Beating the odds

Danette Dooley
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Returning to his traditions saved Jason Morrisseau from the violence of the streets

Jason Morrisseau's childhood was entrenched in drugs, jail and native street gangs. "I remember one teacher saying to me, 'You'll never accomplish anything.' We had a lot of family problems ... and we probably reflected that in our daily lives as children," the recent Memorial University graduate recalls.

An Ojibwa native born on a First Nations reserve in northwestern Ontario, Morrisseau says life on the reserve meant living in a close-knit community, but it was not without its share of social problems.

Jason Morrisseau works at the St. John's Native Friendship Centre. - Photo by Danette Dooley/Special to The Telegram

Jason Morrisseau's childhood was entrenched in drugs, jail and native street gangs. "I remember one teacher saying to me, 'You'll never accomplish anything.' We had a lot of family problems ... and we probably reflected that in our daily lives as children," the recent Memorial University graduate recalls.

An Ojibwa native born on a First Nations reserve in northwestern Ontario, Morrisseau says life on the reserve meant living in a close-knit community, but it was not without its share of social problems.

Many of the older people were victims of the abuse that had taken place at the residential school on the reserve, he says. "We were basically targets of that colonialism that happened with the residential school survivors."

At age 14, his parents had divorced and Morrisseau moved to Thunder Bay, Ont. with his mother.

By age 15 he was living on his own, often seeking refuge in homeless shelters.

During the next two years, Morrisseau moved from place to place, province to province, where shame and racism followed him like shadows.

"I got into a lot of trouble and I left Thunder Bay and moved to Sudbury. The same thing, lots of trouble. Then I moved to Vancouver. Same thing there. And then to Winnipeg."

It was there Morrisseau realized that, in order to survive, he had to turn his life around.

"I was pretty heavily involved with the street gangs out there. ... I got to the point that enough was enough. It was either there would be some sort of change or death or gangs."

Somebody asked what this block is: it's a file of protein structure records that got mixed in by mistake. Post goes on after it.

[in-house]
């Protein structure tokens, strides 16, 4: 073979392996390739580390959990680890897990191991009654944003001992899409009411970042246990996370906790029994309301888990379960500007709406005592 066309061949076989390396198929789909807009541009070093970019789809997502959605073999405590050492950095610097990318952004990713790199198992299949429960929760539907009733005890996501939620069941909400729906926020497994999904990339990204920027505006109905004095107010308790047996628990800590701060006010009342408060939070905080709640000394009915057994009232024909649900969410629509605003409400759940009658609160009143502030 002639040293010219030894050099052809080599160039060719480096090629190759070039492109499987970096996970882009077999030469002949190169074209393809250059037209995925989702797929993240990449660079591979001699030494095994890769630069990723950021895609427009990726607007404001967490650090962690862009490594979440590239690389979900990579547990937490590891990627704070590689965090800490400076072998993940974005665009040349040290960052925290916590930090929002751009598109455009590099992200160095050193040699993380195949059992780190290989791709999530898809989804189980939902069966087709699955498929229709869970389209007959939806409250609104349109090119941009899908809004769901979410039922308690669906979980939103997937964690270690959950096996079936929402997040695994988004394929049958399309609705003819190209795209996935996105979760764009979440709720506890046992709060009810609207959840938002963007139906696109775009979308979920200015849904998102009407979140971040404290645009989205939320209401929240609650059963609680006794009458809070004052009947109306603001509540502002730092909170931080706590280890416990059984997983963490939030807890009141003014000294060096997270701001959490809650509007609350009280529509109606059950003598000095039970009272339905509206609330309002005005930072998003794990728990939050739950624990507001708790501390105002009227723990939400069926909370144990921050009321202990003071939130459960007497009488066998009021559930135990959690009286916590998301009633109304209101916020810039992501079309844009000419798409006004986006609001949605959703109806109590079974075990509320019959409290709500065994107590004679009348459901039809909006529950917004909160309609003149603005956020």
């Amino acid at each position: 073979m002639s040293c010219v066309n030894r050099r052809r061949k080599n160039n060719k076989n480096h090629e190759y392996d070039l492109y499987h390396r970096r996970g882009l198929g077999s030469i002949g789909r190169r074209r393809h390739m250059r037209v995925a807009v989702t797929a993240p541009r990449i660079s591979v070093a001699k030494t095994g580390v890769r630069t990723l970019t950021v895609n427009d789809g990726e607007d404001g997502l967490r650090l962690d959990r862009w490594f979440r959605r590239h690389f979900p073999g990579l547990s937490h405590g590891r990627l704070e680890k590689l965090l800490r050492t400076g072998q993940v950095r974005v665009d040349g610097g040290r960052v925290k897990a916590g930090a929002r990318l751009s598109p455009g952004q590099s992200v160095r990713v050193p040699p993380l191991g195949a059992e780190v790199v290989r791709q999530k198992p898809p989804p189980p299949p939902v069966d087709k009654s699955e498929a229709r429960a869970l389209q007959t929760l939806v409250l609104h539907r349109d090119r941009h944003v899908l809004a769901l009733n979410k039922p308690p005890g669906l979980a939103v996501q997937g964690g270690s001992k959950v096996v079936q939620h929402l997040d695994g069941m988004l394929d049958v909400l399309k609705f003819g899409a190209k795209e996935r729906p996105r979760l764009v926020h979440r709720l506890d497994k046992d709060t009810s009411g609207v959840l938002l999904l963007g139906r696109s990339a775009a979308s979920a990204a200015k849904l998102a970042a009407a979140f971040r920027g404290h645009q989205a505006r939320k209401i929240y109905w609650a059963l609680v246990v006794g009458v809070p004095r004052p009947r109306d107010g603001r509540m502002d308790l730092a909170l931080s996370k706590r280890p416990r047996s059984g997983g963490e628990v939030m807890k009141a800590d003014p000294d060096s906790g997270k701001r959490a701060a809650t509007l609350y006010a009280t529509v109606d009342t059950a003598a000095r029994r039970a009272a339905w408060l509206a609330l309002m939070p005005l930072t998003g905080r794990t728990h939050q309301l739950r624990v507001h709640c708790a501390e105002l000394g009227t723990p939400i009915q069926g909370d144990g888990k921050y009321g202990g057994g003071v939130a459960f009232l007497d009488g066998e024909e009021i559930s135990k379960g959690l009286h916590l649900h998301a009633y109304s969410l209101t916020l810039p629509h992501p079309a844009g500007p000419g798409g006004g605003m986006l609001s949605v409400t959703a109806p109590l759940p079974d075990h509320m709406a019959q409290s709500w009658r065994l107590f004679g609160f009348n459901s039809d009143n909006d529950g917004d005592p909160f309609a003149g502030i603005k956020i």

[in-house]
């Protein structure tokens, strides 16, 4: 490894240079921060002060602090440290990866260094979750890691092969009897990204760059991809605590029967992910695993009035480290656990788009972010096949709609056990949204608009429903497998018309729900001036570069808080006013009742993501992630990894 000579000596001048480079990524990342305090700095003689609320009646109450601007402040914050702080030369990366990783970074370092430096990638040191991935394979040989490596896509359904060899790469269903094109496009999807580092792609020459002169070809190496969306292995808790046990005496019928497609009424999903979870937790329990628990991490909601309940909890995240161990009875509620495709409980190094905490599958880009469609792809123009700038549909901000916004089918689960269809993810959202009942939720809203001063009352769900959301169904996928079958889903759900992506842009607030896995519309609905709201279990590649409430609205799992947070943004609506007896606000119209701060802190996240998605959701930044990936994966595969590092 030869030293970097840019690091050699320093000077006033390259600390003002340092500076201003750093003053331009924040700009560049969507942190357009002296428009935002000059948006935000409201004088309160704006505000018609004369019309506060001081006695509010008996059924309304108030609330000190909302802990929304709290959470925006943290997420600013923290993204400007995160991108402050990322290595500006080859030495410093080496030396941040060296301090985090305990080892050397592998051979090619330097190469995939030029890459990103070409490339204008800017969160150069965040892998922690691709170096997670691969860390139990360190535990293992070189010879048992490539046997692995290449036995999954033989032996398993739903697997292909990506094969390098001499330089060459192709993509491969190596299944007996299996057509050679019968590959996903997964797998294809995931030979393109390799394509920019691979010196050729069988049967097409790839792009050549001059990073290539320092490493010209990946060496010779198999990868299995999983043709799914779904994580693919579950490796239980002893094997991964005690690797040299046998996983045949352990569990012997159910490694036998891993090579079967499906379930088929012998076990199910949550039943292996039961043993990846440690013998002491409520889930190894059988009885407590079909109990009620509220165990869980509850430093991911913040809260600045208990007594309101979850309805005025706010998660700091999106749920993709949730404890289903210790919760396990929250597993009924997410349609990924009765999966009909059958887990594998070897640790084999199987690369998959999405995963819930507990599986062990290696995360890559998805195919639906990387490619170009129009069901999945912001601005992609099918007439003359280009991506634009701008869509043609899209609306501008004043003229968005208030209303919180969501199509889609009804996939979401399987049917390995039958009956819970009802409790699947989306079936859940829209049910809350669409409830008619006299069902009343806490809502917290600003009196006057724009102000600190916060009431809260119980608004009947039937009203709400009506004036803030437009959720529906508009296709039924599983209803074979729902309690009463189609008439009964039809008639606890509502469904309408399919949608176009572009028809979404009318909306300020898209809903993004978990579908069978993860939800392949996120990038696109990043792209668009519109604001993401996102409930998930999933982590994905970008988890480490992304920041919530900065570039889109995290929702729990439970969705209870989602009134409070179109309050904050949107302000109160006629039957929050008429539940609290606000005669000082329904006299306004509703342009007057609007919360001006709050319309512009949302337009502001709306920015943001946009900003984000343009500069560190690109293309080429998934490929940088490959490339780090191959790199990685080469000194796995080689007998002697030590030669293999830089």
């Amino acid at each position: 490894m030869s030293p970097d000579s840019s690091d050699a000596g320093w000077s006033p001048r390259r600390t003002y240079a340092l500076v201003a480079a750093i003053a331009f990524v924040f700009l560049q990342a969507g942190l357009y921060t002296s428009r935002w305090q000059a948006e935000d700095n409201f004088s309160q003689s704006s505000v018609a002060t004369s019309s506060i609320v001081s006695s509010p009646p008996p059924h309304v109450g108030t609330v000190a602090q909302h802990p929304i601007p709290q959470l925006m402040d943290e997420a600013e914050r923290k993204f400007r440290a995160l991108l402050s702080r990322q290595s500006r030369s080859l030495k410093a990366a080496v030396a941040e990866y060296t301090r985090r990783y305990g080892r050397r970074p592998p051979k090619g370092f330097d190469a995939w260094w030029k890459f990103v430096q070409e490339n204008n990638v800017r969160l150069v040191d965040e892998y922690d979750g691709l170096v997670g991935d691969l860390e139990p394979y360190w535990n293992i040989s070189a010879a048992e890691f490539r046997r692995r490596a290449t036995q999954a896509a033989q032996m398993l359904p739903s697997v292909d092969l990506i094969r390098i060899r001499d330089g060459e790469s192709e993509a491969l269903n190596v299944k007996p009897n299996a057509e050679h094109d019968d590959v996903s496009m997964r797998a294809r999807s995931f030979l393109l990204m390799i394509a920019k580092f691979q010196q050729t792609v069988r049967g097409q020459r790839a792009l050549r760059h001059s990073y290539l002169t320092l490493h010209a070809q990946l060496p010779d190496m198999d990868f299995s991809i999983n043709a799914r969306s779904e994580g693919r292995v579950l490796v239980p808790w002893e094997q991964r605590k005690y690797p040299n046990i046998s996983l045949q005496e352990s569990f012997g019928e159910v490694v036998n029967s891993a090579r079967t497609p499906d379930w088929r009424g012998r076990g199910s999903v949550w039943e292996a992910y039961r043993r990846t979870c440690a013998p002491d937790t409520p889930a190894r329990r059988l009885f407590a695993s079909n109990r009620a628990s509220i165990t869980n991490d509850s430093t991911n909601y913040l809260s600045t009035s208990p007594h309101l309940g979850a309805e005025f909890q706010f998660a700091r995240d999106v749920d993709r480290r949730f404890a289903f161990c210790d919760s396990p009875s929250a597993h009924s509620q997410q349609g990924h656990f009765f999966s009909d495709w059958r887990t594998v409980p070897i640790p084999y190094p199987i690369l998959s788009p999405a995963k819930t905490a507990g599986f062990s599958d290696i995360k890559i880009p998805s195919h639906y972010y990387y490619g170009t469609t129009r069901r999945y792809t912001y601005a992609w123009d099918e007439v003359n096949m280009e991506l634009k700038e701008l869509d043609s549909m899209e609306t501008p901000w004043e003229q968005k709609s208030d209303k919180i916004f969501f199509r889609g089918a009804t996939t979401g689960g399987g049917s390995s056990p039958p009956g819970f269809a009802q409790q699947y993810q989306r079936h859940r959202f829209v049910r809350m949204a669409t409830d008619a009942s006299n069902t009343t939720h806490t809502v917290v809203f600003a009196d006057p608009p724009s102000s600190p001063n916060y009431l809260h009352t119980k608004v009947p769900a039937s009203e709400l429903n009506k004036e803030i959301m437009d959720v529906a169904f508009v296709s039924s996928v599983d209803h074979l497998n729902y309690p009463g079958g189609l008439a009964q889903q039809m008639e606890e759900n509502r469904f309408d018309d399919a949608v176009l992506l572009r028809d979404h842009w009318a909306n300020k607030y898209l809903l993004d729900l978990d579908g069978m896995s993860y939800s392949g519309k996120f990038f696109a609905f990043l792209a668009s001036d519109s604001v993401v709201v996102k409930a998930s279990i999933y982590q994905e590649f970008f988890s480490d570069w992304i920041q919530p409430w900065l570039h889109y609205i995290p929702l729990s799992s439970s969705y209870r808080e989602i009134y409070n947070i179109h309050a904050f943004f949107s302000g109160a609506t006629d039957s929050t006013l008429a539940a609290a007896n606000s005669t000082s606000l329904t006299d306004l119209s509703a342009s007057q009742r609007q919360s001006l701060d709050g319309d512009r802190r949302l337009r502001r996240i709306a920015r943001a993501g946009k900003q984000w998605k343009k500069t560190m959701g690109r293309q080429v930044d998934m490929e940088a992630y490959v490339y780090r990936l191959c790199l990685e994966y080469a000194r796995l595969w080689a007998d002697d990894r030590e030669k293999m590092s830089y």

In his search to find himself, the teenager headed back to the reserve.

"I used to drum and sing and do all these traditional ceremonies. And coming back to that meant big changes for me. I got away from all the negative living. ... I wanted to live a life that I was proud of, that wasn't full of shame."

Morrisseau's life began to change for the better once he reclaimed the traditions of his youth.

"I did that for about five years; it's what we call following the pow wow trail. ... It makes you feel proud again," he says.

Morrisseau visited Newfoundland about six years ago and began teaching drumming and dancing to young people at the St. John's Native Friendship Centre.

It was there he met his fiancÉe, Amy Hudson, a Metis from Black Tickle, Labrador.

After the couple's daughter Kaya was born - "Her name means wisdom in our language," he says - Morrisseau became determined to further his education.

The fact that he hadn't completed Grade 8 didn't deter him from applying to Memorial University.

After meeting the university's special admission criteria, he was admitted in September 2006.

According to Memorial University's associate director of communications, Ivan Muzychka, the university's admission criteria requires that students have a high school diploma with an overall average of 70 per cent in specified courses.

However, Muzychka says, the university is sensitive to the fact that not everybody's life circumstances allow them to meet those criteria.